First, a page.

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News Release: Four Big Oil Companies Used 200 Billion Litres of Alberta’s Freshwater Last Year

December 19, 2023

The Clearwater River (pictured) is a tributary to the Athabasca River. Most of the freshwater used in oilsands operations is withdrawn from the Athabasca River. Photo © Phillip Meintzer.

According to a new report published by the Alberta Energy Regulator (AER), oilsands companies used more than 200 billion litres of freshwater in 2022 alone. That’s nearly 220 Olympic-sized swimming pools of freshwater every single day in 2022. Or enough to drain Calgary’s Glenmore Reservoir roughly 11 times.

The AER’s 2022 Alberta Energy Industry Water Use Performance Report doesn’t explicitly highlight freshwater consumption, as the data is hidden in the details, whether intentionally or not. It states that “In 2022, almost 1043 million cubic metres (m3) of water was used” and that “Of the total water used, 80% was recycled, and the rest was make-up water from nonsaline sources.”

Make-up water is used in bitumen extraction and processing when companies need more water than can be recycled from tailings and storage ponds, according to the AER. The primary source of make-up water for oilsands mining comes from the Athabasca River, with some coming from groundwater and/or surface runoff.

While we appreciate that 80 percent of the total water consumption came from recycled sources, the 20 percent that comes from freshwater sources is no insignificant amount. It represents over 200 billion litres of Alberta’s freshwater supply going to only eight projects owned by just four companies.

The AER’s report seems to boast that the oilsands industry only used “about 25% of their nonsaline water allocation in 2022” but given much of western Canada is in a water crisis, it’s concerning that oilsands companies are permitted to withdraw even more than they already do. It’s predicted we will face worsening and more frequent droughts due to climate change, which is primarily driven by emissions from the production and combustion of fossil fuels.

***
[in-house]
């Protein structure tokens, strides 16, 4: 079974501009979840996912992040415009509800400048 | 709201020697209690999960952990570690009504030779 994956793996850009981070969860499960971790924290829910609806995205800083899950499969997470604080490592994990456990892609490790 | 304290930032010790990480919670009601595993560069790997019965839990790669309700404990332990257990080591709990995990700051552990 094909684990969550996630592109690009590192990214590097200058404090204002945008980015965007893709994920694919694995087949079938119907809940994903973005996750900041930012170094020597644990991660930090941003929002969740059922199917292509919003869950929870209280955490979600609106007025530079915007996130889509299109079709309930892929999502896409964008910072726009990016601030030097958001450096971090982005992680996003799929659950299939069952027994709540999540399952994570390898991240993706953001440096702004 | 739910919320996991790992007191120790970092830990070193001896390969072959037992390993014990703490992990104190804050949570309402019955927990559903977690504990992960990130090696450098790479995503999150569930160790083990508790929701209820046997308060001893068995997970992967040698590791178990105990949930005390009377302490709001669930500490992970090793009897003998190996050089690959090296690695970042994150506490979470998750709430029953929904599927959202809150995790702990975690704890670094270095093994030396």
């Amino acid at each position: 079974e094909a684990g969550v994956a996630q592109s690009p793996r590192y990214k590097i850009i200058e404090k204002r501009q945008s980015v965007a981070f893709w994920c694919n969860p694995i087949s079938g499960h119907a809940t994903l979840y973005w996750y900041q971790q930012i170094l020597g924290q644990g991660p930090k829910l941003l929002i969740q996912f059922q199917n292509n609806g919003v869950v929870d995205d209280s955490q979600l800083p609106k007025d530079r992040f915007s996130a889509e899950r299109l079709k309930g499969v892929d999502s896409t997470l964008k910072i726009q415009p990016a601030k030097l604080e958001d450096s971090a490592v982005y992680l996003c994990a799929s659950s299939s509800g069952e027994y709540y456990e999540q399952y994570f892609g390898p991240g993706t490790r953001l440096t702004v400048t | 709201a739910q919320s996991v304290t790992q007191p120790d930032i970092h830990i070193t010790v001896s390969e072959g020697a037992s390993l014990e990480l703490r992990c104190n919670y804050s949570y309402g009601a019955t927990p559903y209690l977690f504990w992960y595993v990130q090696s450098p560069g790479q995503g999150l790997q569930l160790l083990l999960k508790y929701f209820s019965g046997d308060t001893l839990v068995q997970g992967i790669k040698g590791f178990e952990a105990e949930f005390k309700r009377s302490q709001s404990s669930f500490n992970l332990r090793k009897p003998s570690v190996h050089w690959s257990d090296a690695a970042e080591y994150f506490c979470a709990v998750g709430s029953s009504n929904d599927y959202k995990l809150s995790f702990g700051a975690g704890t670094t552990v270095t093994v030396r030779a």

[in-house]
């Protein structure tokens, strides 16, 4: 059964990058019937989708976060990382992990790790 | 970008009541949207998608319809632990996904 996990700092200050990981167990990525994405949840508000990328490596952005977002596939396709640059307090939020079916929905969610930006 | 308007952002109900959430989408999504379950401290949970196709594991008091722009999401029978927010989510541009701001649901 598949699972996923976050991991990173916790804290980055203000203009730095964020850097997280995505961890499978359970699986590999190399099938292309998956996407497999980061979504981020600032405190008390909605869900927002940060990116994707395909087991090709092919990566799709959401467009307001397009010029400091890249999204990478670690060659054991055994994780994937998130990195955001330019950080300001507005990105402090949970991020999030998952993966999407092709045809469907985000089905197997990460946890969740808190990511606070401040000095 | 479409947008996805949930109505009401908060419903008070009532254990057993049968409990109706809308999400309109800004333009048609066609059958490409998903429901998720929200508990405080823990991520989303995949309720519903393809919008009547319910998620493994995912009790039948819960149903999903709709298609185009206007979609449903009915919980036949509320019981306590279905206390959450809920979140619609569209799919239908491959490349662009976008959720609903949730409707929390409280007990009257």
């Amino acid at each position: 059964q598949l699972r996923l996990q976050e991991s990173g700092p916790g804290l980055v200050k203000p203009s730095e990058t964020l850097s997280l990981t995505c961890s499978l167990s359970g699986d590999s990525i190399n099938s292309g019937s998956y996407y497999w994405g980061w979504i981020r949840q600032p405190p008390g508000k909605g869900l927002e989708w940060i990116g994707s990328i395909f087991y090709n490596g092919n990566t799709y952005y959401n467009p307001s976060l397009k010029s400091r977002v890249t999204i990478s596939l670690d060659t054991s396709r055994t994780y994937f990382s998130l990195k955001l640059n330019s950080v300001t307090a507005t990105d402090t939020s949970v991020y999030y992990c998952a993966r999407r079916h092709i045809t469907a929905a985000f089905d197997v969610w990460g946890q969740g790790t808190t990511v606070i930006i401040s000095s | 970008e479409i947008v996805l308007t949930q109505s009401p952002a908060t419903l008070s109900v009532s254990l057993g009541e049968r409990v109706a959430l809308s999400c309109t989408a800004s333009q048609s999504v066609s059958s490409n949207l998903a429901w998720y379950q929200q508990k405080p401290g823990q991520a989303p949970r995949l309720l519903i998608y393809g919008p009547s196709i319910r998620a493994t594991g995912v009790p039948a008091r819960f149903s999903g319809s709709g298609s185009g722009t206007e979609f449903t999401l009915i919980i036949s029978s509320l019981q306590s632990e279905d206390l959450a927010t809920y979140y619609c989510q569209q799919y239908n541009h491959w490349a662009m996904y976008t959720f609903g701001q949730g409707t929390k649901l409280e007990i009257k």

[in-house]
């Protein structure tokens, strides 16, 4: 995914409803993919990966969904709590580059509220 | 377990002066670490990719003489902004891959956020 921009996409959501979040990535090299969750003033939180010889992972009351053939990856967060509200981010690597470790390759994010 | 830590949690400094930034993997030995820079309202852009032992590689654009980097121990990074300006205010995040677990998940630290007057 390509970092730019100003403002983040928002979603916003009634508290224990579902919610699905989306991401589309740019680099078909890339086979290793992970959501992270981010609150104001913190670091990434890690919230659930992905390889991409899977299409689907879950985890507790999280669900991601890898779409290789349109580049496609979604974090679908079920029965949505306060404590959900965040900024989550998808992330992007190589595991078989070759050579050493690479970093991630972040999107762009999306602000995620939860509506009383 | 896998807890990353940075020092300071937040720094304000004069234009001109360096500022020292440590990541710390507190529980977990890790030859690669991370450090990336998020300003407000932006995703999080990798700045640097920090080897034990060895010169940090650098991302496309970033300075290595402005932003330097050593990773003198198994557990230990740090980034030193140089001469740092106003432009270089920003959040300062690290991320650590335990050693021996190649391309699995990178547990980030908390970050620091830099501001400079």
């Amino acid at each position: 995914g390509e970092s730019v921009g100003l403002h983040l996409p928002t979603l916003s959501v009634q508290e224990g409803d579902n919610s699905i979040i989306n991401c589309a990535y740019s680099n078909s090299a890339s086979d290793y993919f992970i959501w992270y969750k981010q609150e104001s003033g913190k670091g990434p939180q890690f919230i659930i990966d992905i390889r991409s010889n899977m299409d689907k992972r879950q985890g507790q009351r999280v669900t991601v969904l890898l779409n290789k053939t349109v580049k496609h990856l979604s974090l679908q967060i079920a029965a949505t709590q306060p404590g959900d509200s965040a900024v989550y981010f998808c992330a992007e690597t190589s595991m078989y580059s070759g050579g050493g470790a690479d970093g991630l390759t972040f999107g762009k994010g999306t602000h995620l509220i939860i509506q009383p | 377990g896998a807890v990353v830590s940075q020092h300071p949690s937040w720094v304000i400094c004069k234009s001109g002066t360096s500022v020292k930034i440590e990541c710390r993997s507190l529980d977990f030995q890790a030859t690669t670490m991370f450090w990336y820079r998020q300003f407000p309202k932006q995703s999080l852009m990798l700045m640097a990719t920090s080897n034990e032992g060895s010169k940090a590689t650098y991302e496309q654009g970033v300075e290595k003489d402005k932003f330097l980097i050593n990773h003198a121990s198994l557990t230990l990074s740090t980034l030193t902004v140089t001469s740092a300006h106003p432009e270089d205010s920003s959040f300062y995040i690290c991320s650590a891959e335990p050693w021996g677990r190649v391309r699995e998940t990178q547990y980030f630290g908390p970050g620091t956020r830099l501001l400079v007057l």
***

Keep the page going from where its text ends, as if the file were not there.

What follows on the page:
“200 billion litres of water is more than the City of Calgary withdrew from the Bow and Elbow Rivers in 2020, just for the benefit of four fossil fuel companies,” says Phillip Meintzer, Conservation Specialist with AWA. “Fossil fuel emissions are driving the climate changes which make drought conditions more likely. Our freshwater is being used to perpetuate harm.”

According to recent data, the Government of Canada has classified 72 percent of Canada as abnormally dry, or under moderate to exceptional drought conditions, with the number even higher in the Prairie region at 97 percent. A December 2023 Agricultural Moisture Situation Update from the Government of Alberta noted that precipitation since Nov. 1 has been well below average for most of the province with some regions experiencing 50-year lows. As of Dec. 15, the province still has 51 water shortage advisories in place.

The Alberta government’s 2024 Drought and Risk Management presentation further emphasizes these drought concerns, stating that the Milk, Oldman, South Saskatchewan, Bow, Red Deer, and North Saskatchewan River basins are all considered to be experiencing critical water shortages, as well as tributaries to the Peace, Athabasca, and Hay Rivers. This same presentation states that “Without significant precipitation, spring water levels are expected to be dire.” The provincial government’s approach is to convene large water licensees and to “Plan for extreme drought, [but] hope for snow and rain.”